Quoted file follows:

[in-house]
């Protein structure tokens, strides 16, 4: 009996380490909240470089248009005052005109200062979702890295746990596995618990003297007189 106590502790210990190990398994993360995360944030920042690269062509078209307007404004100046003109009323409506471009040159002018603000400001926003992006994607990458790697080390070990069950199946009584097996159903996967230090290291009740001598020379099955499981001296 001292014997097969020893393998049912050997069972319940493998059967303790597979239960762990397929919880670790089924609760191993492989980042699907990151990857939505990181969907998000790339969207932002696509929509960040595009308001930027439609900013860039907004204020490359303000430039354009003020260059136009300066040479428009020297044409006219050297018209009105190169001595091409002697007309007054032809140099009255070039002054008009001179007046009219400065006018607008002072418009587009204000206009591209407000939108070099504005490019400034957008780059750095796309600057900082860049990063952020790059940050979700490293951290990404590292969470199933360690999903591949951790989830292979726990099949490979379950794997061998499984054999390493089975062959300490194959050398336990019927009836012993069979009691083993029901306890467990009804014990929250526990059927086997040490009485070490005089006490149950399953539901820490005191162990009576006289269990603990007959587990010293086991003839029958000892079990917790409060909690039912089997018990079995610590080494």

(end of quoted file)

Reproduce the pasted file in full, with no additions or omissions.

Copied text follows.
[in-house]
């Protein structure tokens, strides 16, 4: 009996380490909240470089248009005052005109200062979702890295746990596995618990003297007189 106590502790210990190990398994993360995360944030920042690269062509078209307007404004100046003109009323409506471009040159002018603000400001926003992006994607990458790697080390070990069950199946009584097996159903996967230090290291009740001598020379099955499981001296 001292014997097969020893393998049912050997069972319940493998059967303790597979239960762990397929919880670790089924609760191993492989980042699907990151990857939505990181969907998000790339969207932002696509929509960040595009308001930027439609900013860039907004204020490359303000430039354009003020260059136009300066040479428009020297044409006219050297018209009105190169001595091409002697007309007054032809140099009255070039002054008009001179007046009219400065006018607008002072418009587009204000206009591209407000939108070099504005490019400034957008780059750095796309600057900082860049990063952020790059940050979700490293951290990404590292969470199933360690999903591949951790989830292979726990099949490979379950794997061998499984054999390493089975062959300490194959050398336990019927009836012993069979009691083993029901306890467990009804014990929250526990059927086997040490009485070490005089006490149950399953539901820490005191162990009576006289269990603990007959587990010293086991003839029958000892079990917790409060909690039912089997018990079995610590080494």